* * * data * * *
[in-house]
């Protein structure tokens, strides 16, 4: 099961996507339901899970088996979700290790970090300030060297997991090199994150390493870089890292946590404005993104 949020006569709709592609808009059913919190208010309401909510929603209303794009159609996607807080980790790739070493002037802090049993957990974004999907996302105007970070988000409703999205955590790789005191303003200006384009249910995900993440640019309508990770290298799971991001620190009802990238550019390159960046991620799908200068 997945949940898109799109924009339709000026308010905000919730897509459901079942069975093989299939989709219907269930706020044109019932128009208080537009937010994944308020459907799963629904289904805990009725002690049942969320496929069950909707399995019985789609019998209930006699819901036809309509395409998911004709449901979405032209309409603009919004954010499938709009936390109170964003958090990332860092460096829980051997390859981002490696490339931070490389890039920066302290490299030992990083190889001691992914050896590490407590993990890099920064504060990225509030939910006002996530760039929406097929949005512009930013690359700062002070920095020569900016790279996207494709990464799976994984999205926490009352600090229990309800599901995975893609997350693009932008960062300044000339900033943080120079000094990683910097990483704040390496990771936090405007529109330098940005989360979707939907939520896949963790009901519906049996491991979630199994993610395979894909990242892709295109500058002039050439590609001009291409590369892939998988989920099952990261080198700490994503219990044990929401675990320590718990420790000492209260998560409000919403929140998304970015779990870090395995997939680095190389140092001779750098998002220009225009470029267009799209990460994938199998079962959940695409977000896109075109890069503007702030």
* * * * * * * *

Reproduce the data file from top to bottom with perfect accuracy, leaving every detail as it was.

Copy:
[in-house]
């Protein structure tokens, strides 16, 4: 099961996507339901899970088996979700290790970090300030060297997991090199994150390493870089890292946590404005993104 949020006569709709592609808009059913919190208010309401909510929603209303794009159609996607807080980790790739070493002037802090049993957990974004999907996302105007970070988000409703999205955590790789005191303003200006384009249910995900993440640019309508990770290298799971991001620190009802990238550019390159960046991620799908200068 997945949940898109799109924009339709000026308010905000919730897509459901079942069975093989299939989709219907269930706020044109019932128009208080537009937010994944308020459907799963629904289904805990009725002690049942969320496929069950909707399995019985789609019998209930006699819901036809309509395409998911004709449901979405032209309409603009919004954010499938709009936390109170964003958090990332860092460096829980051997390859981002490696490339931070490389890039920066302290490299030992990083190889001691992914050896590490407590993990890099920064504060990225509030939910006002996530760039929406097929949005512009930013690359700062002070920095020569900016790279996207494709990464799976994984999205926490009352600090229990309800599901995975893609997350693009932008960062300044000339900033943080120079000094990683910097990483704040390496990771936090405007529109330098940005989360979707939907939520896949963790009901519906049996491991979630199994993610395979894909990242892709295109500058002039050439590609001009291409590369892939998988989920099952990261080198700490994503219990044990929401675990320590718990420790000492209260998560409000919403929140998304970015779990870090395995997939680095190389140092001779750098998002220009225009470029267009799209990460994938199998079962959940695409977000896109075109890069503007702030």